PITTSFIELD -- With the opening bars of "West Side Story," a kind of electric charge surges through the audience. The show may be marking its 50th anniversary this year, but the combination of Leonard Bernstein's music, Arthur Laurents's book (adapted from "Romeo and Juliet"), Stephen Sondheim's lyrics, and the stunning direction and choreography of Jerome Robbins created a life force that is as vibrant today as the day it opened.
Barrington Stage Company, launching its first full season in its beautifully renovated, 520-seat theater here, has gathered its own remarkably talented creative team, including Julianne Boyd as director, Darren R. Cohen as music director, and Joshua Bergasse re-creating Robbins's original choreography.
When Tony (the impossibly handsome Chris Peluso) sings "Something's Coming," the audience can't help but get caught up in his anticipation. From there, Boyd keeps the sense of urgency high and the intensity of the drama escalates quickly.
The rhythm of this musical is breathtaking, and Boyd makes the connections between quiet dramatic moments ("Cool"), comic relief ("America," "I Feel Pretty"), and heartbreaking romance ("One Hand, One Heart") perfectly seamless. Bernstein's shifts from Latin mambo to soaring classical riffs to Broadway-style production numbers are nearly overwhelming, and yet there is always just the right amount of space for a dramatic scene.
When the war council meets at Doc's Drugstore, the temperature is high, but when Riff shouts to Doc that "you were never my age," the generation gap rings painfully true, whether the conversation happened in Elizabethan England, 1950s New York, or today.
Bergasse's re-creation of Robbins's choreography overflows with personality as well as some amazing visual images. All of the Jets have an earthy attitude, but each one is able to carve out an individual identity even as they work together as a team. Standouts include Justin Bohon as the swaggering Riff, Michael Mindlin as the cautious but eager Baby John, and Beth Crandall as the tomboy Anybodys.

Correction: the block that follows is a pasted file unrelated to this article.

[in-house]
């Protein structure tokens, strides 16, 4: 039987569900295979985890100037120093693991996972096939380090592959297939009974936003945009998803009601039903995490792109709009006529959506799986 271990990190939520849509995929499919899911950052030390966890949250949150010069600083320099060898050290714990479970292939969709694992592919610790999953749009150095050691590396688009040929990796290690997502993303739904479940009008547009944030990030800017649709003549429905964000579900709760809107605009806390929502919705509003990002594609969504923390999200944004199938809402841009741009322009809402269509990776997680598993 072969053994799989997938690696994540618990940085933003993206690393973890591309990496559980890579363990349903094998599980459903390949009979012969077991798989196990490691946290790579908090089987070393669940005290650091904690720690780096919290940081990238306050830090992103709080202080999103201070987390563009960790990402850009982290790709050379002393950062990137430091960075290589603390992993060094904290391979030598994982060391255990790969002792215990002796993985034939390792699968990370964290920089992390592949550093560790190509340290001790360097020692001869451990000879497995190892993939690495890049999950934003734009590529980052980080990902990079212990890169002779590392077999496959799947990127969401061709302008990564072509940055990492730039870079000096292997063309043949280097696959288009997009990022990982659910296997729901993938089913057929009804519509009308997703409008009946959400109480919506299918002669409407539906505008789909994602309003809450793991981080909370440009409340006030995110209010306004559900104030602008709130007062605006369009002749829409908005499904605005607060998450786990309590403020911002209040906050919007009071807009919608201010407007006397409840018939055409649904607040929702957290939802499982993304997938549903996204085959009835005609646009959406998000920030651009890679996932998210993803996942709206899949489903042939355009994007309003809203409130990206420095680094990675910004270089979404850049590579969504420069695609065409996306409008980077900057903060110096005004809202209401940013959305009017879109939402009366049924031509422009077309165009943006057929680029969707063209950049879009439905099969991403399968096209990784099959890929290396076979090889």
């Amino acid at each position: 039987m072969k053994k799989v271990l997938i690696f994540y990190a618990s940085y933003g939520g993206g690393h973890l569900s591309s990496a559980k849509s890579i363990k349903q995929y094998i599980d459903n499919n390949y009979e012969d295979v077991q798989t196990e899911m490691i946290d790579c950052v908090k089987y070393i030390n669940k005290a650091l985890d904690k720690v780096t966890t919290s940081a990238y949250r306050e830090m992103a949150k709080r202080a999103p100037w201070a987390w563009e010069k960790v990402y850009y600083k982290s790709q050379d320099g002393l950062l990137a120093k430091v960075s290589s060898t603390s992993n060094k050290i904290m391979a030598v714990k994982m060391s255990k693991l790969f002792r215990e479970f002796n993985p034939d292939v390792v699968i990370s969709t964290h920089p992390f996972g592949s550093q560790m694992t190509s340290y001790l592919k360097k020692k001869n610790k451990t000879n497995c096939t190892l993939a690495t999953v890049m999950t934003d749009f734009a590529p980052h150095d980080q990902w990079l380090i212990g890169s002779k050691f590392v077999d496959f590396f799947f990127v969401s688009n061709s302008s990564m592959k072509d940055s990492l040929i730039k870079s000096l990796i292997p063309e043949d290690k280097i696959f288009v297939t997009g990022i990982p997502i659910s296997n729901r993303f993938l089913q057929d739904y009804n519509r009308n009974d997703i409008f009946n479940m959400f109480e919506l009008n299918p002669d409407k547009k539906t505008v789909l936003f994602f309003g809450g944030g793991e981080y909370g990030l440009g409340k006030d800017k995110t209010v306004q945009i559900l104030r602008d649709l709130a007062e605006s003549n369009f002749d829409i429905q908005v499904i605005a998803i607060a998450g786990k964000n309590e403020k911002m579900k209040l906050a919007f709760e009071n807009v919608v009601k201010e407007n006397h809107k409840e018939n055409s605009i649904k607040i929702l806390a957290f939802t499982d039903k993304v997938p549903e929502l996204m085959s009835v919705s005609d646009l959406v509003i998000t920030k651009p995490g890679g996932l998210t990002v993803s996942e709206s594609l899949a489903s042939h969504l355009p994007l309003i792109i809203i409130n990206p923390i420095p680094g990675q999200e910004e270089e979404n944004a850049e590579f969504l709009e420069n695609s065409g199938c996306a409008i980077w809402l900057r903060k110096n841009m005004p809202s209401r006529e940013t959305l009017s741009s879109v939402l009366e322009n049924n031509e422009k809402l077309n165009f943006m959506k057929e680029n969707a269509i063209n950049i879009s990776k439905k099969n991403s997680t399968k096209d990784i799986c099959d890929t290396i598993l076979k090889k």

The Sharks on the other hand, are supercharged with passion, with Freddy Ramirez giving Bernardo such intensity you can almost see the smoke coming out of him. Jacqueline Colmer would make Chita Rivera proud, since her Anita is so full of fire and a wonderfully fierce personality. The ease with which she and her pals move through the choreography for "America" makes it both amusing and powerful.
Another showstopper is the "Somewhere" ballet, which is given such grace and sense of longing, it becomes heart-wrenching. Star-crossed lovers Maria and Tony meet with the rest of the gang members for a wistful break from the harsh reality of city life. Julie Craig gives Maria a lovely arc from naive, sheltered teen to wise young woman, with her crystal clear soprano delivering earnestness and sincerity.
Music director and conductor Cohen does a beautiful job leading his 11-piece orchestra through the complicated score to create the essential heartbeat of the show. No matter how many times you've seen "West Side Story," this Barrington ensemble makes it feel completely new again.